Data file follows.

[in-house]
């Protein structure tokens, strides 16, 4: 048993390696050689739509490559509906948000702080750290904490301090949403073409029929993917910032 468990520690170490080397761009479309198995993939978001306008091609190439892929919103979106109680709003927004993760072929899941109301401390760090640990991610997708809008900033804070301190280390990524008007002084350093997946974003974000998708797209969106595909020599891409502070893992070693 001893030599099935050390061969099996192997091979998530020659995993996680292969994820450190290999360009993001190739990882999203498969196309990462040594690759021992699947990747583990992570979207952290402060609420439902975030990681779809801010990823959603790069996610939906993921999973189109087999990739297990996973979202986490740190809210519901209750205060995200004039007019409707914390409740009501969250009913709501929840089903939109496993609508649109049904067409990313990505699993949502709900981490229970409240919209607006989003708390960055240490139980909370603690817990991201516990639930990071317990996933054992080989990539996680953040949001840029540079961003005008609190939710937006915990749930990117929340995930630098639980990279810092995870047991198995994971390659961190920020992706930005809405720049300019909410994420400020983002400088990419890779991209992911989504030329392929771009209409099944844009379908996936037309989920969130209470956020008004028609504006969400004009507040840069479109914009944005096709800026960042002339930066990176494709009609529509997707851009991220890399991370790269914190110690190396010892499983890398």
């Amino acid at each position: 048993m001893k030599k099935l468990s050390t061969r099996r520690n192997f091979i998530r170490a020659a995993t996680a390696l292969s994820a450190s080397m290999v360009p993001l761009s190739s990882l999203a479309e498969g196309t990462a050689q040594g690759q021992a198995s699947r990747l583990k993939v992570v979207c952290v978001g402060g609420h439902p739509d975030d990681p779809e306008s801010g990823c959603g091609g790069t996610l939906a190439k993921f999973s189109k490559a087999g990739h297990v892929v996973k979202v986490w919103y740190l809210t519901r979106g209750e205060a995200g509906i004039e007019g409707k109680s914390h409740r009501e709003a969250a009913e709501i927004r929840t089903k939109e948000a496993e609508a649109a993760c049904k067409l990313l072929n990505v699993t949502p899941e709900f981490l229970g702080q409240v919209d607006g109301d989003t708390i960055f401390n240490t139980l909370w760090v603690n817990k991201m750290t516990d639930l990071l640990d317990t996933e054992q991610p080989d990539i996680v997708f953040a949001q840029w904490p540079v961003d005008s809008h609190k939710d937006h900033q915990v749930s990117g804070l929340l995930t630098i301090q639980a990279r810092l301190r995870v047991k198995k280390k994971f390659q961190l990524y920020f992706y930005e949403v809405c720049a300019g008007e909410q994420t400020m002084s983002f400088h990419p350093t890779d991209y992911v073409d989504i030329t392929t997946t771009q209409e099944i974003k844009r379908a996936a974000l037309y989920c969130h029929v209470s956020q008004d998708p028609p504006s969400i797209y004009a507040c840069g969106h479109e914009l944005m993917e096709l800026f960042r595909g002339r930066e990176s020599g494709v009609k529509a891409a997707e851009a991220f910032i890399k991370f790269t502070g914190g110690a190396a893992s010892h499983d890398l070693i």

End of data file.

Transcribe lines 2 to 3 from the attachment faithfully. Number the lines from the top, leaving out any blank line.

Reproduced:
């Protein structure tokens, strides 16, 4: 048993390696050689739509490559509906948000702080750290904490301090949403073409029929993917910032 468990520690170490080397761009479309198995993939978001306008091609190439892929919103979106109680709003927004993760072929899941109301401390760090640990991610997708809008900033804070301190280390990524008007002084350093997946974003974000998708797209969106595909020599891409502070893992070693 001893030599099935050390061969099996192997091979998530020659995993996680292969994820450190290999360009993001190739990882999203498969196309990462040594690759021992699947990747583990992570979207952290402060609420439902975030990681779809801010990823959603790069996610939906993921999973189109087999990739297990996973979202986490740190809210519901209750205060995200004039007019409707914390409740009501969250009913709501929840089903939109496993609508649109049904067409990313990505699993949502709900981490229970409240919209607006989003708390960055240490139980909370603690817990991201516990639930990071317990996933054992080989990539996680953040949001840029540079961003005008609190939710937006915990749930990117929340995930630098639980990279810092995870047991198995994971390659961190920020992706930005809405720049300019909410994420400020983002400088990419890779991209992911989504030329392929771009209409099944844009379908996936037309989920969130209470956020008004028609504006969400004009507040840069479109914009944005096709800026960042002339930066990176494709009609529509997707851009991220890399991370790269914190110690190396010892499983890398």
């Amino acid at each position: 048993m001893k030599k099935l468990s050390t061969r099996r520690n192997f091979i998530r170490a020659a995993t996680a390696l292969s994820a450190s080397m290999v360009p993001l761009s190739s990882l999203a479309e498969g196309t990462a050689q040594g690759q021992a198995s699947r990747l583990k993939v992570v979207c952290v978001g402060g609420h439902p739509d975030d990681p779809e306008s801010g990823c959603g091609g790069t996610l939906a190439k993921f999973s189109k490559a087999g990739h297990v892929v996973k979202v986490w919103y740190l809210t519901r979106g209750e205060a995200g509906i004039e007019g409707k109680s914390h409740r009501e709003a969250a009913e709501i927004r929840t089903k939109e948000a496993e609508a649109a993760c049904k067409l990313l072929n990505v699993t949502p899941e709900f981490l229970g702080q409240v919209d607006g109301d989003t708390i960055f401390n240490t139980l909370w760090v603690n817990k991201m750290t516990d639930l990071l640990d317990t996933e054992q991610p080989d990539i996680v997708f953040a949001q840029w904490p540079v961003d005008s809008h609190k939710d937006h900033q915990v749930s990117g804070l929340l995930t630098i301090q639980a990279r810092l301190r995870v047991k198995k280390k994971f390659q961190l990524y920020f992706y930005e949403v809405c720049a300019g008007e909410q994420t400020m002084s983002f400088h990419p350093t890779d991209y992911v073409d989504i030329t392929t997946t771009q209409e099944i974003k844009r379908a996936a974000l037309y989920c969130h029929v209470s956020q008004d998708p028609p504006s969400i797209y004009a507040c840069g969106h479109e914009l944005m993917e096709l800026f960042r595909g002339r930066e990176s020599g494709v009609k529509a891409a997707e851009a991220f910032i890399k991370f790269t502070g914190g110690a190396a893992s010892h499983d890398l070693i």